The VFQ-25, in contrast to the OSDI, assesses a more comprehensive visual quality of life. Previous studies have shown a decrease in the VFQ-25 score in patients with dry eyes,16 and our study adds to that by demonstrating a significant decrease in VFQ-25 scores with increasing severity of DPN. Given the lack of correlation between dry eye symptoms and clinical signs in patients with DM, we suspect that VFQ-25 scores may be decreased in patients with severe DPN because of the association of DPN with other systemic and ocular complications of DM that decrease vision-related quality of life.
This study has several strengths. First, DPN was evaluated and quantified with a method that used nerve conduction velocity as part of a multidisciplinary evaluation. Unlike our study that finds increased clinical signs of dry eyes with increasing severity of DPN, a recent study in 2013 did not find a significant correlation between DED and DPN.10 However, this study used the MNSI for diagnosis of DPN, which the authors pointed out is not as accurate as methods such as nerve conduction velocities. Second, measurements of CNFL in our study were done in a masked fashion by the same person in all of the study participants, which minimises potential bias in image assessment. Our study had several limitations, including the relatively small number of subjects which likely limited our ability to find greater statistical significance. We were also unable to avoid some potential confounding factors, including differences in age, sex, BMI and duration of DM.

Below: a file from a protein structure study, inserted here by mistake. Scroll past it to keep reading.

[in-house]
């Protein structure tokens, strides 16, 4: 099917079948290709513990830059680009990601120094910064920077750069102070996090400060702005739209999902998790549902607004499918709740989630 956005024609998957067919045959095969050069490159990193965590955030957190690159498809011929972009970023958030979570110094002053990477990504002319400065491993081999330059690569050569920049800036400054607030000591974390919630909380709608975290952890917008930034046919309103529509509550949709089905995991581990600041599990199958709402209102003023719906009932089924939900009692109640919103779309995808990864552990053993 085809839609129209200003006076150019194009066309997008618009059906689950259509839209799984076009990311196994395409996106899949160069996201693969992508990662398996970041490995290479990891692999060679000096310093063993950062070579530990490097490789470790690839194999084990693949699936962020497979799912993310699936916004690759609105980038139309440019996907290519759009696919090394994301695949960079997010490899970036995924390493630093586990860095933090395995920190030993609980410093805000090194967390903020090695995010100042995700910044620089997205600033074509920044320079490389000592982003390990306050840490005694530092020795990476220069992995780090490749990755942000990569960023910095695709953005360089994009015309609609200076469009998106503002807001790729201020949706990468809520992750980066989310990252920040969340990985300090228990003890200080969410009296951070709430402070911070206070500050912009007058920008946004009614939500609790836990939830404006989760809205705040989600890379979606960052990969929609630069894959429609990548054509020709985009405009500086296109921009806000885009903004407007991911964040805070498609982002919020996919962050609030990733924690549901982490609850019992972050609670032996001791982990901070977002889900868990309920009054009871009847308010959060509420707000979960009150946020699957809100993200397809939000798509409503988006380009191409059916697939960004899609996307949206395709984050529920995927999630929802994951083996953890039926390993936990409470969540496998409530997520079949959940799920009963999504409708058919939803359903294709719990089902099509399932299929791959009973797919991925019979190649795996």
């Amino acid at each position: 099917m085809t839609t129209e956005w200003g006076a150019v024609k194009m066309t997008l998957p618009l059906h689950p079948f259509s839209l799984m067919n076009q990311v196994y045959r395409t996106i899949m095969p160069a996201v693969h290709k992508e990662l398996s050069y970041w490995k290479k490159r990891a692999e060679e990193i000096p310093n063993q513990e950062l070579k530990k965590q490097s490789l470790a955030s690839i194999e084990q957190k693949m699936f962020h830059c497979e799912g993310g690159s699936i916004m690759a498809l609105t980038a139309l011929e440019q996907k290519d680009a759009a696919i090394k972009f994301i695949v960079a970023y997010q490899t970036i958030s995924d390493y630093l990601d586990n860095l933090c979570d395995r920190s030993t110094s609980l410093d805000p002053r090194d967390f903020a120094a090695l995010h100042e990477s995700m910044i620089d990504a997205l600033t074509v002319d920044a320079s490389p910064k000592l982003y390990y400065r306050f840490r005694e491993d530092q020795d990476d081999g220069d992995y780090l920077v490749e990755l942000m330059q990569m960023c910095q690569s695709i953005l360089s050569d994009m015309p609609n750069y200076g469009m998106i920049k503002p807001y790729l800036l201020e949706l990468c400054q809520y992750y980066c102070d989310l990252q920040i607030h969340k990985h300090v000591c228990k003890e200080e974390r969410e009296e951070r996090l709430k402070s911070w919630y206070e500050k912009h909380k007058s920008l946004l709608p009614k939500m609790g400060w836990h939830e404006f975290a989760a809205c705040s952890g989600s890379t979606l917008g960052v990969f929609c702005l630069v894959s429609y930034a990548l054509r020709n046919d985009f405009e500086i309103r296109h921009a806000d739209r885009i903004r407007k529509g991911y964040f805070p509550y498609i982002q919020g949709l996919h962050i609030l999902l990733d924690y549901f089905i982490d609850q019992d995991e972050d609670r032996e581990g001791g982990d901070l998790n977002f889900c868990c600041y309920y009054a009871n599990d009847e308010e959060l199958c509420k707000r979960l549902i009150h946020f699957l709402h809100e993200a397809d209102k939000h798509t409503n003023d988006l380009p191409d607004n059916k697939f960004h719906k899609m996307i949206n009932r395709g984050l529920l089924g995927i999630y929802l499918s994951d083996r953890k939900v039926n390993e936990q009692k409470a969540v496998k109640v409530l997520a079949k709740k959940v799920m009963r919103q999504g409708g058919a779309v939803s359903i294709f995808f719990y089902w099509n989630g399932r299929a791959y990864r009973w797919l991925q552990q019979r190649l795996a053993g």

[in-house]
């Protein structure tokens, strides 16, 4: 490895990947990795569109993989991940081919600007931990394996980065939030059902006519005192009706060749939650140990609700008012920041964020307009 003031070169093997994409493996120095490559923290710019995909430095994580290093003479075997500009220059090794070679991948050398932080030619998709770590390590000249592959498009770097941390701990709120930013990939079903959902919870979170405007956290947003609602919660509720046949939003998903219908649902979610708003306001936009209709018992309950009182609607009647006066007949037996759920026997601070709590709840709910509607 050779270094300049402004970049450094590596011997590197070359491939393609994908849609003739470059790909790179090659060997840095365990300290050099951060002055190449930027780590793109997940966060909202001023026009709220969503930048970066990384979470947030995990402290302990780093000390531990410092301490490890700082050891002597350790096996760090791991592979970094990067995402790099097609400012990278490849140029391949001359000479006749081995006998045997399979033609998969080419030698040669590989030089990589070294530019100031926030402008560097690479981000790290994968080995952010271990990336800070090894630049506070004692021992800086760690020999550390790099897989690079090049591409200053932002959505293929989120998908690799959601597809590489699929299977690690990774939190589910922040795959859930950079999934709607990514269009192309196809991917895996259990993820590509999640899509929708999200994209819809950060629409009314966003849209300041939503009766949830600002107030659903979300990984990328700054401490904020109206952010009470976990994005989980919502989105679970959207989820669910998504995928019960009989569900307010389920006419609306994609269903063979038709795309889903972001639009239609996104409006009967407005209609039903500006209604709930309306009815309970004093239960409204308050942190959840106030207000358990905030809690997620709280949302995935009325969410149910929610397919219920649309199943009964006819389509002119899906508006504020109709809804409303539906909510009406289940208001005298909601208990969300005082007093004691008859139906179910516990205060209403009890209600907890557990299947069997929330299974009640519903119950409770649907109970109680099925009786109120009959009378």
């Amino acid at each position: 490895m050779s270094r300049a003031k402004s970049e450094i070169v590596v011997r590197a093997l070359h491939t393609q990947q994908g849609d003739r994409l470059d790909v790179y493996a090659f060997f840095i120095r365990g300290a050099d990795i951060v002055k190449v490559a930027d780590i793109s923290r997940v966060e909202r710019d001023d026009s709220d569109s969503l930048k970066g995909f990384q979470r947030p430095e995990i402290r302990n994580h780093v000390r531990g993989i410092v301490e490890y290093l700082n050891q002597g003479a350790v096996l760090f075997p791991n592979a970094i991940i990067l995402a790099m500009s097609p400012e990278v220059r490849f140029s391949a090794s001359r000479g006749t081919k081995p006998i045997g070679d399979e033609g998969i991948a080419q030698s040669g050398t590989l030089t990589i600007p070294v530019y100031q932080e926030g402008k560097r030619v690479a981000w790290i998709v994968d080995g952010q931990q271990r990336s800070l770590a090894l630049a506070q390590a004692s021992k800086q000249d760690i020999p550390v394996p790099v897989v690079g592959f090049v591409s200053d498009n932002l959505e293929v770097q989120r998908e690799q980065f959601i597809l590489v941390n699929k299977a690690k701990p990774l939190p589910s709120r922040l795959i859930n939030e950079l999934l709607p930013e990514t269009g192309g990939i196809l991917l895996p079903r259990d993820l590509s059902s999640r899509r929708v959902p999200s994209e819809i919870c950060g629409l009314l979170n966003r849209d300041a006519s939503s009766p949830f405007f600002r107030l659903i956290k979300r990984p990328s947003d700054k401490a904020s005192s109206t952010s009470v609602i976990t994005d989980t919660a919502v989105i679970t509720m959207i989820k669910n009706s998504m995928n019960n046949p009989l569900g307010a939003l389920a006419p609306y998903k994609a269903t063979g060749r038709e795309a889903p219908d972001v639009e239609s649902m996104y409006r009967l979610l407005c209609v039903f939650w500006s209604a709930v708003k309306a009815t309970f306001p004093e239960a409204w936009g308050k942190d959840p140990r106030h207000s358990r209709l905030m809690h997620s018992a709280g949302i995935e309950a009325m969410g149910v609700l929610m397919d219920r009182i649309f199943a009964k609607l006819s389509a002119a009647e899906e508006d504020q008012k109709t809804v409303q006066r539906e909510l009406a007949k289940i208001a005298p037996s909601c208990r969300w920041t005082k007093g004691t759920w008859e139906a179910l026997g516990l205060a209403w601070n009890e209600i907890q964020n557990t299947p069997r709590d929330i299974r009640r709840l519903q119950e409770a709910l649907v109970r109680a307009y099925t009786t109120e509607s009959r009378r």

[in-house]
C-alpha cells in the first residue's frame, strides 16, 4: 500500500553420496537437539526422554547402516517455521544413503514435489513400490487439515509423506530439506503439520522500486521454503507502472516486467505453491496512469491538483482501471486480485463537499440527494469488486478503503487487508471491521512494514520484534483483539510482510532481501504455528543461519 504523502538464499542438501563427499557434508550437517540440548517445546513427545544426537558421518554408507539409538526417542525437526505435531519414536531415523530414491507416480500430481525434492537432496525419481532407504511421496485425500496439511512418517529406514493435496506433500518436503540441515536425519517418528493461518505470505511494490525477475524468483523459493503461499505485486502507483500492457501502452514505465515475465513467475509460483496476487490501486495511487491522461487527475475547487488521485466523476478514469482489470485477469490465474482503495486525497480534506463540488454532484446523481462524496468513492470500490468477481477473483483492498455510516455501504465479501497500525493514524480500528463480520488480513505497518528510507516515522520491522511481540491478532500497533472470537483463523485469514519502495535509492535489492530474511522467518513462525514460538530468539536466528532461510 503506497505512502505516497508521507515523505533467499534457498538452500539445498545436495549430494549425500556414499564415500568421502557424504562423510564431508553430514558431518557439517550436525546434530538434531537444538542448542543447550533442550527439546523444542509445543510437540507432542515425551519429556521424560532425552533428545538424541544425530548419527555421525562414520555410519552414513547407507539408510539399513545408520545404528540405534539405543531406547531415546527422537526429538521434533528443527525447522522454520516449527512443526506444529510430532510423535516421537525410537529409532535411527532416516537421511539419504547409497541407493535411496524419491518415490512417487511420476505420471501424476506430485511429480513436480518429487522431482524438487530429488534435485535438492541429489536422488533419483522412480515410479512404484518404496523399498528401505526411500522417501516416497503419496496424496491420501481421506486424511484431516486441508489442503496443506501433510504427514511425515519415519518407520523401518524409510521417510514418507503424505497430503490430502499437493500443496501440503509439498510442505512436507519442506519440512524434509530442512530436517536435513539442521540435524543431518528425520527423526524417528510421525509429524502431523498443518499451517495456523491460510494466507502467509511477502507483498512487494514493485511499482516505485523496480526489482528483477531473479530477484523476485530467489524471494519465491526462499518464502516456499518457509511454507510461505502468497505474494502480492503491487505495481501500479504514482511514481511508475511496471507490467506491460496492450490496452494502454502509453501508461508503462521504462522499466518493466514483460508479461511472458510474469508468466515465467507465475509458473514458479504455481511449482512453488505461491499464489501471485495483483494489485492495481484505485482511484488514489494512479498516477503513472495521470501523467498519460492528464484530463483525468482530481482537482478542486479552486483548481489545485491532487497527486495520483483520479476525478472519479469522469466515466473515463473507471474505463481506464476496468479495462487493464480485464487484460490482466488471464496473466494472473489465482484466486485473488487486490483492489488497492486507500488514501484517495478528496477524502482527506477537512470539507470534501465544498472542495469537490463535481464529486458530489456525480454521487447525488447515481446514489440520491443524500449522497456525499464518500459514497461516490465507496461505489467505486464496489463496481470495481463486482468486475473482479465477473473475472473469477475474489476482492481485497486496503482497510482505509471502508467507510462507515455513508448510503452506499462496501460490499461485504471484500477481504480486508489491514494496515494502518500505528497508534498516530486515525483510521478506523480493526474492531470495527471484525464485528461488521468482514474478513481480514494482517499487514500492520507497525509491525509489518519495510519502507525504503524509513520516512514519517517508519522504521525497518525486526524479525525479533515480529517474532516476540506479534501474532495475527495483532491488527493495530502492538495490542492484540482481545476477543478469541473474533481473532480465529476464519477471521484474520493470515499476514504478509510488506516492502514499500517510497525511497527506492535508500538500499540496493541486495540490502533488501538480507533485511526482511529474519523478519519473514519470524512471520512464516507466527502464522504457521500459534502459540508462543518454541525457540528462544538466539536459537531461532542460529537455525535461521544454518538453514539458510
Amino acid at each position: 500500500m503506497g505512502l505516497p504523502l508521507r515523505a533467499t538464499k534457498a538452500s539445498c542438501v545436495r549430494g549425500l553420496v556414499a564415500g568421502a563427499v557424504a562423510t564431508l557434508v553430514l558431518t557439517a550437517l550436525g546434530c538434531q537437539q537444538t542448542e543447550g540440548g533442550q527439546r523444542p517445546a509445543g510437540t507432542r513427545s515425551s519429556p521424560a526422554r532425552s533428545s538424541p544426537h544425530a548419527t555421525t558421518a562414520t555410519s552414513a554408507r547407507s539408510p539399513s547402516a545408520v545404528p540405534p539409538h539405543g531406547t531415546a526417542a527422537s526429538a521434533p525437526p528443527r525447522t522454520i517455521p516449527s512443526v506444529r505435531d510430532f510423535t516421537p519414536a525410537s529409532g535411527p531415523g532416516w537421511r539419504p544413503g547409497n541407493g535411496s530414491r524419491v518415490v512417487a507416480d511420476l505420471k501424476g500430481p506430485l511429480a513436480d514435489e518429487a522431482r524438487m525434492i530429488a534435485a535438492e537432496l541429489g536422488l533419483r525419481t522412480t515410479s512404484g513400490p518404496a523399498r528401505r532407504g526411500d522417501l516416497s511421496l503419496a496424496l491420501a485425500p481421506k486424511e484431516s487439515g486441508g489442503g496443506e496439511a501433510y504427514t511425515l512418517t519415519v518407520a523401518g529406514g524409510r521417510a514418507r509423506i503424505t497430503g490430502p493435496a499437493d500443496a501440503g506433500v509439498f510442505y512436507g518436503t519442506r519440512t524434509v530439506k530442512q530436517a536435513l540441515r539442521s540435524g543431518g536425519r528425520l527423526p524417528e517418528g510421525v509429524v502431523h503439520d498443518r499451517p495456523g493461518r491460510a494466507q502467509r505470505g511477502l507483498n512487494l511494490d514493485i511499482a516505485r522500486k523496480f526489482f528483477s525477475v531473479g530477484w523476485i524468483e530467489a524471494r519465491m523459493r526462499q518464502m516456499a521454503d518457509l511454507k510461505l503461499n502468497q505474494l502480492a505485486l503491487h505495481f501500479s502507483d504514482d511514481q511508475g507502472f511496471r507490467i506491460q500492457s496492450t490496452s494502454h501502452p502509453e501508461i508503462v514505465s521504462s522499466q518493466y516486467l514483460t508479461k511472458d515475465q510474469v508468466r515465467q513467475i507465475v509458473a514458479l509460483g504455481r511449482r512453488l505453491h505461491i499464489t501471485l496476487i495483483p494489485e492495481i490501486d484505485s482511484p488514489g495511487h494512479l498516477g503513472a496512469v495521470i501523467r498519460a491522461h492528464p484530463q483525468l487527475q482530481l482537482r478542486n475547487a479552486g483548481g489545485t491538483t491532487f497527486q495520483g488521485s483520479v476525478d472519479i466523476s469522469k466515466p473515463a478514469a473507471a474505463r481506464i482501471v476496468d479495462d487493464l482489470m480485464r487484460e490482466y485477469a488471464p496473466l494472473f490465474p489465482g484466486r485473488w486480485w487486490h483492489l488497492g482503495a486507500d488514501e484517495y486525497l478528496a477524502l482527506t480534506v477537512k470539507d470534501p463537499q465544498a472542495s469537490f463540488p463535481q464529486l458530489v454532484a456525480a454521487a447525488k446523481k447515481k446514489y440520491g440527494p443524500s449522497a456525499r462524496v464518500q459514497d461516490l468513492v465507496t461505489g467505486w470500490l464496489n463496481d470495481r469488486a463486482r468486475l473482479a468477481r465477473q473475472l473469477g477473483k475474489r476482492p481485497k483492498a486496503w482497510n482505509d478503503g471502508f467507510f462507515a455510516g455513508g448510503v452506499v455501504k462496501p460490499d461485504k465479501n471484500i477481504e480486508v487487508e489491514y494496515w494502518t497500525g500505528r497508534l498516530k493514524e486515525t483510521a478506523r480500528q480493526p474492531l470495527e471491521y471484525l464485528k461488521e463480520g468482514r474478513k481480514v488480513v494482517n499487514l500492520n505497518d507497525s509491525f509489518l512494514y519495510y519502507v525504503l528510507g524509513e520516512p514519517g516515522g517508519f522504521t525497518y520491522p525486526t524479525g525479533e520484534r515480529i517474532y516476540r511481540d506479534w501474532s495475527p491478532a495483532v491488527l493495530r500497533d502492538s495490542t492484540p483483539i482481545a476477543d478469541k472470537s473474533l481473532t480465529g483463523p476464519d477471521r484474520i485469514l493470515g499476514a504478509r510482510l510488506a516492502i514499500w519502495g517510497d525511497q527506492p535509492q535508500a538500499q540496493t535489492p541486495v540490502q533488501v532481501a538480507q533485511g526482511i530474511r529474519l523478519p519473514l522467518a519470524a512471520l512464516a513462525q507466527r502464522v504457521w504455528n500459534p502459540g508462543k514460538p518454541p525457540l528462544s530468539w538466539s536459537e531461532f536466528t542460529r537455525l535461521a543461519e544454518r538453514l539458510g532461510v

In conclusion, this study demonstrates increased clinical signs of ocular surface disease, but not an increase in subjective symptoms of dry eyes, with increasing severity of DPN. Furthermore, no significant correlation was found between OSDI scores and clinical signs of dry eye. It is well known that routine screening for diabetic retinopathy is beneficial for patients with DM. The results of this study suggest that a periodic evaluation of the ocular surface is also important for patients with DM, as they may be asymptomatic but have severe DED, which can lead to further ocular surface complications such as corneal ulceration.
Portions of this analysis were presented as a poster at the Association for Research in Vision and Ophthalmology Annual Meeting in Orlando, Florida, USA, in 2014.
Contributors All authors contributed significantly to the study and manuscript: study planning and study visits: MH, RP-B and RMS; data collection and data analysis: DLD, MH and RMS and manuscript writing and editing: DLD, MH, RP-B and RMS.
Funding This work was supported by Michigan Diabetes Research Center funded by NIH P60DK020572 from the National Institute of Diabetes and Digestive and Kidney Diseases (RMS) and 1R01 HL102334 (RPB).The sponsor or funding organisation had no role in the design or conduct of this research.
Competing interests None declared.
Ethics approval University of Michigan IRBMED.
Provenance and peer review Not commissioned; externally peer reviewed.